Published by Chicago Tribune
Patients who receive prescriptions for opioid painkillers at some Chicago-area hospitals might soon walk away with an additional prescription — for a drug meant to help them if they overdose.
In January, west suburban hospital system Edward-Elmhurst Health plans to start recommending its doctors prescribe naloxone with certain dosages of opioids. Naloxone, which is often sold under the brand name Narcan, can reverse the effects of an opioid overdose. When doctors prescribe certain doses of opioids, Edward-Elmhurst’s electronic system will prompt them to also check a box to prescribe naloxone.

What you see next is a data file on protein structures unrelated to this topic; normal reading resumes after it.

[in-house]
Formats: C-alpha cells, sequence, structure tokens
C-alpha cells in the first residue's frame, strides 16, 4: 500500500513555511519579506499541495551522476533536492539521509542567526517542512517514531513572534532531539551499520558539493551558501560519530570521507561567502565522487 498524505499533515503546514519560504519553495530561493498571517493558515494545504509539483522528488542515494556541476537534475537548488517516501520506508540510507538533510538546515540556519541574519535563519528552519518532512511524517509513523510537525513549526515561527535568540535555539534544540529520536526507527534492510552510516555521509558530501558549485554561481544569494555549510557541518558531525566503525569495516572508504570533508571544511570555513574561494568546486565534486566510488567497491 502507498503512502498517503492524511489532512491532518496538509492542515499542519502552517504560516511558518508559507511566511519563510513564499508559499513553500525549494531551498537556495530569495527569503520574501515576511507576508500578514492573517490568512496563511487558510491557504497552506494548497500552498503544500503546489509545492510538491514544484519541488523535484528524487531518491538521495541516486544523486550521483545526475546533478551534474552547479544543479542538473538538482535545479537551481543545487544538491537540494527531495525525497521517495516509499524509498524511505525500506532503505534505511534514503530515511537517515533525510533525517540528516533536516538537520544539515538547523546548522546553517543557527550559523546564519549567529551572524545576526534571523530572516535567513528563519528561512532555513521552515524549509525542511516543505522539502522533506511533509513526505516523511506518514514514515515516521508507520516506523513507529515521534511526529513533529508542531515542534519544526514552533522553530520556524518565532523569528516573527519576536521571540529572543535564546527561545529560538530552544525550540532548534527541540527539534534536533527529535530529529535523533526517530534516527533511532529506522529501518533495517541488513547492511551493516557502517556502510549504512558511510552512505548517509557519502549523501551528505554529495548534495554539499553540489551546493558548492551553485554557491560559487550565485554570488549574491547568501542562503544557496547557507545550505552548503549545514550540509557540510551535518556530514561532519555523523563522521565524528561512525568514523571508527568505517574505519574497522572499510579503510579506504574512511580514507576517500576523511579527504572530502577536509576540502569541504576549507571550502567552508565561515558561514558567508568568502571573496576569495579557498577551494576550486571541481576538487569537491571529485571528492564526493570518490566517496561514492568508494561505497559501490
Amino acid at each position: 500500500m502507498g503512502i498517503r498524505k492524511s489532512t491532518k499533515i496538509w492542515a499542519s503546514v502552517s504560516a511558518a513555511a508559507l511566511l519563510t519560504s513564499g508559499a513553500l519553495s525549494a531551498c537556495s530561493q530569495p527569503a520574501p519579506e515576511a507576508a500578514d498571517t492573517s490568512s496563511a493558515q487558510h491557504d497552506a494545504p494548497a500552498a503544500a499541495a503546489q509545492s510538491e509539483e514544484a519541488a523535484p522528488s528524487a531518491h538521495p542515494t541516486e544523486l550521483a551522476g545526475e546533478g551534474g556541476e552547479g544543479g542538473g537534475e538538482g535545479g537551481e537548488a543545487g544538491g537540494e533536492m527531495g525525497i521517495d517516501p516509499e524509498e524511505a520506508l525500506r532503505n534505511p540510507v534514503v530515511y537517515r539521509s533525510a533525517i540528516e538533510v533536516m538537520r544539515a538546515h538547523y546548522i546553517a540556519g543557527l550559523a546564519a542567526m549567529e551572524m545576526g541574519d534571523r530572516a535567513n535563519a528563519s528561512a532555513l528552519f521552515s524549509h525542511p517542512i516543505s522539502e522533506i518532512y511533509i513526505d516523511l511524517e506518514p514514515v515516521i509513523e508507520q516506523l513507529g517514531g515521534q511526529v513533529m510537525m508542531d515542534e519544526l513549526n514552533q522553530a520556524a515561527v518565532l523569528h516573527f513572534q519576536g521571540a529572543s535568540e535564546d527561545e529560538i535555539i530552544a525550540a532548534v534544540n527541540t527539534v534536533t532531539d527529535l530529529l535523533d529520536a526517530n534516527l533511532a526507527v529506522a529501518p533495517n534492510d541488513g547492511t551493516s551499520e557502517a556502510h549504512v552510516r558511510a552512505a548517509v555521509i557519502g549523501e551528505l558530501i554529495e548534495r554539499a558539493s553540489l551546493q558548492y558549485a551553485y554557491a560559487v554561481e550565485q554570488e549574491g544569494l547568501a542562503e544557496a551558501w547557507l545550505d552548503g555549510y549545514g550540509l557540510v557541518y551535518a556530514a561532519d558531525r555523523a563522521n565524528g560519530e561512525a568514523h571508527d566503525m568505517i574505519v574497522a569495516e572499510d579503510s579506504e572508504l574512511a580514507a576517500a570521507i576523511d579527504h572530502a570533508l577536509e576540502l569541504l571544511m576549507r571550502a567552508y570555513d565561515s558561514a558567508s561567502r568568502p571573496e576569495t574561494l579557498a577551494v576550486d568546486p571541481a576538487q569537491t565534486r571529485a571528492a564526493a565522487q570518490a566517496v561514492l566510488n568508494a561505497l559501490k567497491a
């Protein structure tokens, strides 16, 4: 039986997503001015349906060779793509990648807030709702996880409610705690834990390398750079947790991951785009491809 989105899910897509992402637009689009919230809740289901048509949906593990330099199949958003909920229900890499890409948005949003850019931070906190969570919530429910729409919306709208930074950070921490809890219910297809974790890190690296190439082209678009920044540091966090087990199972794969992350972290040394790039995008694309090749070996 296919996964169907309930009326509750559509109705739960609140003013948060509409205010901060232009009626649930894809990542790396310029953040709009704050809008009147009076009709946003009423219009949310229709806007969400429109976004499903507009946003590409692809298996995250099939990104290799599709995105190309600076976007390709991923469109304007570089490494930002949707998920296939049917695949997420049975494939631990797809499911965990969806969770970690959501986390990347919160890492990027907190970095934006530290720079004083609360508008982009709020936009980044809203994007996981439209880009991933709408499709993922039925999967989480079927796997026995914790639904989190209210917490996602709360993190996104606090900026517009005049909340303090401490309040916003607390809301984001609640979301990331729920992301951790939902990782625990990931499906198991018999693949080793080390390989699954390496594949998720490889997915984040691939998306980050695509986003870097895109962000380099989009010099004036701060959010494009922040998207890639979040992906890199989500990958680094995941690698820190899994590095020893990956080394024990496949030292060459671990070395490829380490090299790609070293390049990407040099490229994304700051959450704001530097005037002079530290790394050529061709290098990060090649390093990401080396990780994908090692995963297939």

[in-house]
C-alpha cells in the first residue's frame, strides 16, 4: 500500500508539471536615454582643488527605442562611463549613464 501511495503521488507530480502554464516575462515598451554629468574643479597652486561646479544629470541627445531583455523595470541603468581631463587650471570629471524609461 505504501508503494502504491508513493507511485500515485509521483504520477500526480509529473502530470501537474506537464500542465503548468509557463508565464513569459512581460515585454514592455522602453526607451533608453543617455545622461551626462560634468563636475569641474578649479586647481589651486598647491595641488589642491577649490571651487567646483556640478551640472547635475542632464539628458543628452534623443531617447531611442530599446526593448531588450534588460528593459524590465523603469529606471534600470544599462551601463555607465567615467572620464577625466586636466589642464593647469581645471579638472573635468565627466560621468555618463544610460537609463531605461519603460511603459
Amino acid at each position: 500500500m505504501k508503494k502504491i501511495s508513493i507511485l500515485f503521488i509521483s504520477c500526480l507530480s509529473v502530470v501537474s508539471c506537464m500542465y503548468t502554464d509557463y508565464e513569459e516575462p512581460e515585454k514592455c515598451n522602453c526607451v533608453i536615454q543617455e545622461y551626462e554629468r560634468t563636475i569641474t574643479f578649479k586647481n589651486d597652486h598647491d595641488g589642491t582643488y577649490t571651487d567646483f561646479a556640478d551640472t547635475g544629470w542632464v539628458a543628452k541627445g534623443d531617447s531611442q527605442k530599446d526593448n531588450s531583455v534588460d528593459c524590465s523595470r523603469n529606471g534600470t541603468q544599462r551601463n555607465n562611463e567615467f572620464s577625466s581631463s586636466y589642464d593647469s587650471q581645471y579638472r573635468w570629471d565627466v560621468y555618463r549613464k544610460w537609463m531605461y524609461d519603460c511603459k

Edward-Elmhurst might not be alone for long. Amita Health’s primary care doctors group of more than 130 physicians is considering co-prescribing naloxone and opioids and is expected to make a decision in the coming weeks, said Dr. Gregory Teas, chief of psychiatry for the Amita Health Behavioral Medicine Institute.
The changes come amid an epidemic of opioid abuse in Illinois and across the country. Hospitals and doctors have been trying a number of tactics and treatments to prevent deadly overdoses, including co-prescribing opioids and naloxone. Though questions remain about how many patients will fill those naloxone prescriptions, given their price, and whether they’ll actually use the overdose antidote, many Illinois physicians are eager to give anything that might save more lives a try.